Tuesday, November 16, 2010

How to bow hunt in Massachusetts

As I'm traveling across the country I see many people surprised that I hunt in Massachusetts. I travel a lot to the southern states and they're always talking about ranch deer, and muleys etc. I start talking about hunting in Massachusetts and people think I'm crazier than I look.

There's a bunch of different ways to approach hunting in Massachusetts. You can listen to all the doubters who will tell you that there are less dear per square mile in Massachusetts than pretty much any other state in the U.S. but that's not going to help. If you're from Massachusetts and you can't afford an out of state license you're stuck with hunting what god gave us for land. In the following few paragraphs I will break down what it will take to land a buck worth bragging to your friends about.

1. Scout
If I could choose one step to be an effective hunter it would be to scout until you cannot scout any more. Not to knock on Field & Stream or other deer hunting magazines but let's face it... we're hunting Massachusetts not some deer infested land in Kansas. We need to scout, and by scout I mean visibly see the deer, spook them, jump them, do whatever you need to do to figure out there are DEER in the spot you're going to hunt. I have never shot a deer in Massachusetts without seeing him days prior. I typically scour the woods in Holland, Massachusetts and I will walk the land until I see some actual live deer. I stop at scrapes to see how fresh they are but typically I do not decide to hunt a spot unless I see actual whitetails. This is a common mistake of a Massachusetts hunter. Typically a hunter will sit, and sit, and sit, and sit until his feet are frozen and his boogers are freezing in his nostrils. Go for a walk, find where the deer are bedding, leave the deer alone for three days or so and they will return!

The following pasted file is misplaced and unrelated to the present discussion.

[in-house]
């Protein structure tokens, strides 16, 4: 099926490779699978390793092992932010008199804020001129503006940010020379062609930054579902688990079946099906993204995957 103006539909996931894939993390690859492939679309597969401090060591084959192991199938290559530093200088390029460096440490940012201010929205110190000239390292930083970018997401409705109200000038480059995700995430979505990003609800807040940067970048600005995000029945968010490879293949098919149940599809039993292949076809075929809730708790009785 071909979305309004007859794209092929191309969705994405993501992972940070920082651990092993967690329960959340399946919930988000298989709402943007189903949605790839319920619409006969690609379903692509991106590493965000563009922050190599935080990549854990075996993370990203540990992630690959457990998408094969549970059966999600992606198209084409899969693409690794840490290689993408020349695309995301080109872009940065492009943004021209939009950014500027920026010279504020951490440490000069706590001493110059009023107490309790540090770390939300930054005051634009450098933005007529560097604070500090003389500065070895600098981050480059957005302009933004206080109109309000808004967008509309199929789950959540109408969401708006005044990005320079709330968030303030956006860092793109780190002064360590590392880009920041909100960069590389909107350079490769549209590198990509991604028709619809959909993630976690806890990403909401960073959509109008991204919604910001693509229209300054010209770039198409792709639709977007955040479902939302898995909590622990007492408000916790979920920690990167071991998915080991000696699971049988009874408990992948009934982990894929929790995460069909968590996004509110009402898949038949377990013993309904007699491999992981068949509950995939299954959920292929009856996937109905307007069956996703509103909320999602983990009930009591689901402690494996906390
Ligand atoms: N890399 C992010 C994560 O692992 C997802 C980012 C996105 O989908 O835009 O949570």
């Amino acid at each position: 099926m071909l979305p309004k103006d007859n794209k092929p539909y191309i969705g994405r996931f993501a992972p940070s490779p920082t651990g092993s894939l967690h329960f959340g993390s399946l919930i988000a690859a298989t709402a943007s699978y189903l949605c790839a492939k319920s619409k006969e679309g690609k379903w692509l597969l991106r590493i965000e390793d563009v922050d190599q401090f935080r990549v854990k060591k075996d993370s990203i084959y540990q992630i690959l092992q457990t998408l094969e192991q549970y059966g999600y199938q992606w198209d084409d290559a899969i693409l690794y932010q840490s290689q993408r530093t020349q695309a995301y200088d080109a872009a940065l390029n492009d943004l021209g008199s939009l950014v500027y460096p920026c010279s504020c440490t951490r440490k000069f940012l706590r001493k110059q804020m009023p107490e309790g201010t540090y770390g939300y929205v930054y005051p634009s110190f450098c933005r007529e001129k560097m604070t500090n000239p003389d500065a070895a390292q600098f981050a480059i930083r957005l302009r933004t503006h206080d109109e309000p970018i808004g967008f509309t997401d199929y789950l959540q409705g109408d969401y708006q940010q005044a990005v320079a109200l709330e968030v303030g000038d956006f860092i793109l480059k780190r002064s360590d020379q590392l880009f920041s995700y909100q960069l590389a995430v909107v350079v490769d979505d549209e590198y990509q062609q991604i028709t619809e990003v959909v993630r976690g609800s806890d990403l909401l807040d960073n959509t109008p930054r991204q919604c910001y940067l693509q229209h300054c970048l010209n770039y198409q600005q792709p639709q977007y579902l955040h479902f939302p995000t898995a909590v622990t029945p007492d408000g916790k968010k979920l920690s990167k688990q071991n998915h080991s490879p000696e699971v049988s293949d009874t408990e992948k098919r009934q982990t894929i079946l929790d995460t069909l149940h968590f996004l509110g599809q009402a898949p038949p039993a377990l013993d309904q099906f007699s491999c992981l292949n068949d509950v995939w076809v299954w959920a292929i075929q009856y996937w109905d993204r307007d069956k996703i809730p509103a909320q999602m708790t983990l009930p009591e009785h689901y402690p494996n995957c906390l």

2. Get in atleast 30 minutes before the sunrise
Once you've identified where the deer are by actually SEEING them during the day, then you know where you need to be in the morning. I suggest you get up at 5 depending on how long it takes to get out of bed, showered, dressed and to your spot. For me I like to be in my spot as early as legally possible, 30 minutes before sunrise. I want to be in my climber or one of my stands and silent for 20 minutes before the sun starts to show itself. This is the time the deer are the most active so it's important to be quiet setting up your stand and silent once you're set up. The deer will soon be coming. It's not a bad idea to increase the probability of success by placing your stand in between where you last saw the deer and the main water source (river, stream, etc.).

3. Do not leave your stand until atleast 11AM
If I had a penny for everytime I left my stand at 9 o'clock and I see a few deer on my way back to my truck I'd be the richest man writing for this blog. In Massachusetts if you're leaving the woods before 11AM you're missing out on deer. Once you've established the spot where you've seen the deer, you are expecting them to return. You should be in before sunrise, and sitting silent for a long time. Don't fall asleep in your stand that will NOT fill your freezer. At 11AM if your feet and hands are cold there's no sense sitting out there any longer. I would suggest leaving the woods to get some food and returning around 2PM. If you're serious about your hunting, stay in the woods all day.

If you're trying to get into your stand before the sunrise try not to use a flashlight. If for some reason you slept through your alarm and you're trying to get to your stand at or slightly after the sunrise be sure to keep low to the ground. I'm not sure exactly why it works, but stalking on all fours is an effective way to navigate a deer infested area without jumping the deer. Don't believe me? Try it!

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